Echo Park, Michael Connelly

<em class="BookTitle">Echo Park</em>, Michael Connelly

Little Brown, 2006, 405 pages, C$34.99 hc, ISBN 978-0-316-73495-0

When I started my Michael Connelly Reading Project a year ago (“One book per month, every month, until I’m done”), I did so hoping that Connelly would prove to be just as good as his reputation made him out to be. Despite a few uneven novels, this has been proven true so far, and never more so with Echo Park, which goes rummaging once again in Connelly’s favorite bag of trick and puts everything together in an engrossing, page-turning reading experience.

Not much has changed for Harry Bosch since the last novel: He’s still working with partner Kizmin Rider at the Open-Unsolved unit. Given Bosch’s dubious career-management skills and usual hostility toward authority figures, this already represents a minor miracle. But the comfortable balance is upset by the unexpected capture of a serial killer who confesses to more murders, including an unsolved case in Harry’s past. But what makes it worse this time around is the suggestion that Harry may have ignored a crucial clue –and ignored a suspect who went on to kill more victims. For someone of Harry’s nature, this revelation is almost too much to bear.

But his problems pile up even higher when a field expedition to a burial site goes wrong and the suspected killer escapes, seriously wounding a recurring character along the way. Paired up once again with FBI agent and ex-paramour Rachel Walling, Bosch has to fight his own worst instincts to unravel the usual web of past crimes, political interference and LAPD quirks. At first glance, there isn’t much to this novel: the tropes are familiar, the characters are familiar (boo, hiss, Irving) and there doesn’t seem to be anything to send the series in a new direction.

But the pleasure, as always, is in seeing Connelly put everything together with a deft hand. His style is just as compelling as it’s ever been, and his experience in presenting a complex back-story to the reader remains top-notch. It’s an even more impressive achievement considering that in lesser hands, this would have felt like a re-thread of well-worn quasi-clichés. Connelly even avoids tripping my usual distaste for serial-killer stories by neatly wrapping it it up in a bigger and more ruthless framework: Even the familiar political elements seem bigger and more repellent this time around. The conclusion may be as spectacularly nasty as some of Bosch’s previous investigations (along with the usual “Harry, we can never work together again” speeches), but it still feels like the right climax for this kind of story.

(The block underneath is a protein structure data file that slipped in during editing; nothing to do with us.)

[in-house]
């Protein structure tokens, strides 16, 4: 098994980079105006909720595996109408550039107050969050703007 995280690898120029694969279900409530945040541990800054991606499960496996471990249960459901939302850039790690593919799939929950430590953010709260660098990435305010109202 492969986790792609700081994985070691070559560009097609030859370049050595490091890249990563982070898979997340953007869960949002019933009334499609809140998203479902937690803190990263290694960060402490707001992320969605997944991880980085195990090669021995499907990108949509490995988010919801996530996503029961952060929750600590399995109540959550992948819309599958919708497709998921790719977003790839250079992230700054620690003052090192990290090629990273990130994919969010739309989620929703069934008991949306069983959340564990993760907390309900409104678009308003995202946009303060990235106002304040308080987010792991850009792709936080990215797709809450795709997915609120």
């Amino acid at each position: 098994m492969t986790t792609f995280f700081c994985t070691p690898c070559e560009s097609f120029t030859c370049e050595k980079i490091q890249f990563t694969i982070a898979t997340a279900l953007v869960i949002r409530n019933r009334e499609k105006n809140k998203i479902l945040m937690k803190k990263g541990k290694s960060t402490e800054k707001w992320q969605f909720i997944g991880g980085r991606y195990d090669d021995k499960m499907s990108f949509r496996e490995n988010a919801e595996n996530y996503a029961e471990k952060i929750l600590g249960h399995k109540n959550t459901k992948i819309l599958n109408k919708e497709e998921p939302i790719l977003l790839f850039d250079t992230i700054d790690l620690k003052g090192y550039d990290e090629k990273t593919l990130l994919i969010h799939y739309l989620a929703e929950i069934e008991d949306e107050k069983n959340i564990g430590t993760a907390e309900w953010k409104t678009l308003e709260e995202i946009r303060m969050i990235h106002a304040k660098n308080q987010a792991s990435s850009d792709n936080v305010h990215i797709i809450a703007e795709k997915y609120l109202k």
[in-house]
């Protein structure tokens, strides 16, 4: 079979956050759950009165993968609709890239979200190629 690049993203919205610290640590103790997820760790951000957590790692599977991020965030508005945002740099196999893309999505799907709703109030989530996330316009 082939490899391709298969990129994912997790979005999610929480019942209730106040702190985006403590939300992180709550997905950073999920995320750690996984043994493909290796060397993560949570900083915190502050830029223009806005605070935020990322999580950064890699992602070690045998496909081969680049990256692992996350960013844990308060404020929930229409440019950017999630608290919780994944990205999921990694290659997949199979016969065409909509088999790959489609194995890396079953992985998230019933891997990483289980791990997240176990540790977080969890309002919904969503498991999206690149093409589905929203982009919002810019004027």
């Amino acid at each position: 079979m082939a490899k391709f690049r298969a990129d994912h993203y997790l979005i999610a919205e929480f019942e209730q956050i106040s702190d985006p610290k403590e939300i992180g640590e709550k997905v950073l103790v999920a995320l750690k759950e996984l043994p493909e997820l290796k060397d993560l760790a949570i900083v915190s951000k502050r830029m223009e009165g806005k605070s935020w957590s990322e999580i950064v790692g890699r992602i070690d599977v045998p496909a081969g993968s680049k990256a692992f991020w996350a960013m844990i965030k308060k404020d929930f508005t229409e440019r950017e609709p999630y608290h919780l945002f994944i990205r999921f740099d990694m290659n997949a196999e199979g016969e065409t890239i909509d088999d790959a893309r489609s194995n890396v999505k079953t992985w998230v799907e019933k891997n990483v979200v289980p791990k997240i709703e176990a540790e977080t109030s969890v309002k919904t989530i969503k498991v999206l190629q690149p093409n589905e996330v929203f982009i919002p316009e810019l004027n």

The one sub-plot that never completely works is the same one that never completely works in most of the other Bosch novels: The half-hearted attempts to pair Harry with someone else, this time (once again) with poor bland Rachel Walling, who never gets a chance to shine when she’s paired with Connelly’s best-known character.

Otherwise, Echo Park is another strong entry in the Connelly canon, made even more remarkable in how it re-uses the same elements and still makes it look fresh and fascinating. Not many authors can do that after seventeen novels (twelve of them featuring Harry), and that shows Connelly’s serious dedication to his craft and his readers. Go ahead, start your own Michael Connelly Reading Project: If you like even one of his novels, you’ll have trouble stopping before you’ve read them all.

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